Ordo Pay

In early 2019 I was asked to help out Ordo with the user experience of their newly developed payment system. I’ve learned that in the UK a new system called the Open Banking API will be launched for all major banks this summer. It’s a new and simpler way to pay that allows building all kind of functionality on top of it.

Ordo Pay is designed for small business owners, think about boiler engineers, cleaners or gardeners. It’s a niche that has a lot of problems and zero solutions to digitalise and manage their business. On the other side, we have their clients who are moving away from independent sole traders, for the same reasons: lack of a default way of communication, a multitude of channels (I will explain this a bit later) and support.


3 months

My Role


Product Design

UX Design


Product Designer (me)

Assistant brand designer

User Researcher




Google Spreadsheets

Miro board

How does it work?

Ordo Pay gives you the options to register as a sole trader (limited company or other similar legal entity) or as a household user.

As a business owner it allows you to send payment requests to a household user you are working with. When the household user receives the payment request, he has the main option to pay or a couple of more options like extend the deadline or payment in instalments. Once the request it’s paid, the system automatically detects it and notifies on both sides as paid, so a lot hassle is spared like constantly checking the bank account, messages and missed calls.

This will make Ordo Pay the one-stop place in case of a household user to pay for cleaners, electricians, mechanics etc. As for the business owners, it will act as their management tool for business.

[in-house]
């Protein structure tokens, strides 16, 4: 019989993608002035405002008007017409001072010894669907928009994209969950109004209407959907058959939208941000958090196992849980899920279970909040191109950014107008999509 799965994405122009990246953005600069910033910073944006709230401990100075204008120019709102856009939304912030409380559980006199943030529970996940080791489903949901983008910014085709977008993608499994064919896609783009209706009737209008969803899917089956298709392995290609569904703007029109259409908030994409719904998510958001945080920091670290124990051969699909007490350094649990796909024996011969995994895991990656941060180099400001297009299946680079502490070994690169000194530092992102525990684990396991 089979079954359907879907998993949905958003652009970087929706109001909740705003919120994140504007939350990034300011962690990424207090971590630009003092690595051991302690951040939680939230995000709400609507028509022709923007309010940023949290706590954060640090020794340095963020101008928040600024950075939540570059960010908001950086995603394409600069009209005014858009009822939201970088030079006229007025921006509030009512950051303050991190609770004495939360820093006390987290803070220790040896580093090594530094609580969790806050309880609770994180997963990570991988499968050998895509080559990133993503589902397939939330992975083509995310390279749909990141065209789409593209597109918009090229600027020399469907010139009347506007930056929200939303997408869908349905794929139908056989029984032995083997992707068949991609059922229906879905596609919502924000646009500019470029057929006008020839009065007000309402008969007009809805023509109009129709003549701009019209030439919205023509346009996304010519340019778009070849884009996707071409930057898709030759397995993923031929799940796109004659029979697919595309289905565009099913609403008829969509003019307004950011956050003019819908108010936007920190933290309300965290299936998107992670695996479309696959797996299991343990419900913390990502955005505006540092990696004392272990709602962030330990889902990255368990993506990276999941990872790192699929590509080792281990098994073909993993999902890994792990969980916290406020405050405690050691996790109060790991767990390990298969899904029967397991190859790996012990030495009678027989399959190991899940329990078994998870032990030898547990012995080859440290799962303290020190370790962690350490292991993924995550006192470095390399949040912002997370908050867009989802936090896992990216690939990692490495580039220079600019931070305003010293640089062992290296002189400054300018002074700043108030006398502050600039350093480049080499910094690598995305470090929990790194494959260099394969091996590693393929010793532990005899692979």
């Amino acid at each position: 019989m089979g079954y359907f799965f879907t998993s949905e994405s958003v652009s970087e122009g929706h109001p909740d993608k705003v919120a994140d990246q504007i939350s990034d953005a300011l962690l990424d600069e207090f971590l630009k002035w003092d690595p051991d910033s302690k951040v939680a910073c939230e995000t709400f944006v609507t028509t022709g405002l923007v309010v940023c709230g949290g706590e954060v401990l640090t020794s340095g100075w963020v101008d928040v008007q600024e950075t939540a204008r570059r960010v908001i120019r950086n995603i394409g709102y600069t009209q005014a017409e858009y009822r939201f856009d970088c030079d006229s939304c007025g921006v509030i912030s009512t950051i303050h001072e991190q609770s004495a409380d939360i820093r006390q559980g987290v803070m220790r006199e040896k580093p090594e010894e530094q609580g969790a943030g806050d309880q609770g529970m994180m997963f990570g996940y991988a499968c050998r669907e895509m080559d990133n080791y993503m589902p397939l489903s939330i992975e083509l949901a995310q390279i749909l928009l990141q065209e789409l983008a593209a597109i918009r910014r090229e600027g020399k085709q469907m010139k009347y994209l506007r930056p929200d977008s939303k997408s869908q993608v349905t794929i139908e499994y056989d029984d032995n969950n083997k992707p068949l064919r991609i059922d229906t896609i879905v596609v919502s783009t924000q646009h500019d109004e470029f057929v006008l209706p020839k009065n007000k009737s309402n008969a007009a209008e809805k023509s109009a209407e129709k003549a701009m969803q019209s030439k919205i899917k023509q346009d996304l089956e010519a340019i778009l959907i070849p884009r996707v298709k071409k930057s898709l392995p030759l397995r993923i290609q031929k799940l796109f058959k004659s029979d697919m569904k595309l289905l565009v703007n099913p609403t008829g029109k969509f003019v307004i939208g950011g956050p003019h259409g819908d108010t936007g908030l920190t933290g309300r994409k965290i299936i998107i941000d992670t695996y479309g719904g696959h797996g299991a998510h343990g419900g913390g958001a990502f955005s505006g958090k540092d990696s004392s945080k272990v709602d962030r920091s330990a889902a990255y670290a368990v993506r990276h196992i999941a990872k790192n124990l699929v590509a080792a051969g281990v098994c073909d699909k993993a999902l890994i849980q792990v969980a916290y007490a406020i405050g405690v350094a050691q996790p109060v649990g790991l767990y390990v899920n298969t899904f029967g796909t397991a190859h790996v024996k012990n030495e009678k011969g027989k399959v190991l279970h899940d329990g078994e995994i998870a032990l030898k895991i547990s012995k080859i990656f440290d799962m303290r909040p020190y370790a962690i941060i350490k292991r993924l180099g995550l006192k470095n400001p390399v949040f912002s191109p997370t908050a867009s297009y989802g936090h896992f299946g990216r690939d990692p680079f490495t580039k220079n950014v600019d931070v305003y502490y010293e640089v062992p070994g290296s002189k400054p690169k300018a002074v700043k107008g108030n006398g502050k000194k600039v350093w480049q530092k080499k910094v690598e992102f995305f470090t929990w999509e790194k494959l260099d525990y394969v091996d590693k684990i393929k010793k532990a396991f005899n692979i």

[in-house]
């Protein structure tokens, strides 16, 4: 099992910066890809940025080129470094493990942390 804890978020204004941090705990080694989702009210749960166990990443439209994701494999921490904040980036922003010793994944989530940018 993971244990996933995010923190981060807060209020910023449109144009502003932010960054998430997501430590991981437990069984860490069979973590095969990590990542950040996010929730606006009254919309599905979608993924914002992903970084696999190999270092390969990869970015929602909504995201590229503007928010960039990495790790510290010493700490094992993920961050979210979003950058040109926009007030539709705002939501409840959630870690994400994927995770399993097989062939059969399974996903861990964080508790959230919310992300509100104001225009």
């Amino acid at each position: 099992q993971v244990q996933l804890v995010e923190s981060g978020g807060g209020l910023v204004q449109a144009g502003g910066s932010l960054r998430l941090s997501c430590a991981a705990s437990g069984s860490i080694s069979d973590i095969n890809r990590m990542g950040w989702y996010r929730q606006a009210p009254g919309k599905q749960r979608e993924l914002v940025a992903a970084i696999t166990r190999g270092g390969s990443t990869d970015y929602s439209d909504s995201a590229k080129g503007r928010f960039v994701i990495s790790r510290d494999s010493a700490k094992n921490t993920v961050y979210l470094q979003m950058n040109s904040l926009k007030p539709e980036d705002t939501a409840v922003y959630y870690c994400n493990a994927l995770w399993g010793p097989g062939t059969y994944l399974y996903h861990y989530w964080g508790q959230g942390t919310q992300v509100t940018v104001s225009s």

As a start

I had to familiarise with the business and walk though existing user journeys. As it had a lot of complexity around the tech Side of things, a priority was to treat the flow in such a way it would pass the strict banking regulations.

In development they had a development version of the app that was available to beam in TestFlight and started a heuristic overview evaluation of it. Lots of functionality was there but it was created for debugging the iOS and backend environment.





Things we liked:

Open magic email link — Slack

Household tasks — Taskrabbit

Bidding for an item — Ebay

Arrivals and departure flights to an airport — Flightradar

User registration flow



As we where constrained by time, after we nailed down the user flows we jumped straight into prototyping. Lots of screens where designed directly into Flinto, a Sketch like software that allows to rapid prototype apps with a complex set of interactions like swipe back, scroll and variables.



in order to learn more about how small business owners are relating with customers, the team recruited around 7 small business owners and 8 household users to test the app.

It was interesting in testing to learn how hard is to manage a business, as most of the small business owners are mobile users and they don’t pay for a proprietary software or use google docs suite.

Interesting things learned — Trust factor was pretty important when it comes to money, but one interesting thing was that people where concerned about giving their Company Registration number considering this is something sensible. To be short, a company registration number in the UK is public domain on Companies house website. We asked that number in order to retrieve company name and make sure spelling errors would be avoided. Considering people were so concerned about this issue we considered a version that inputs only and auto fills dinamically



In testing I encouraged every member of the team to write down their observation and ideas on post it notes and sticked them up on a whiteboard grouped by stages.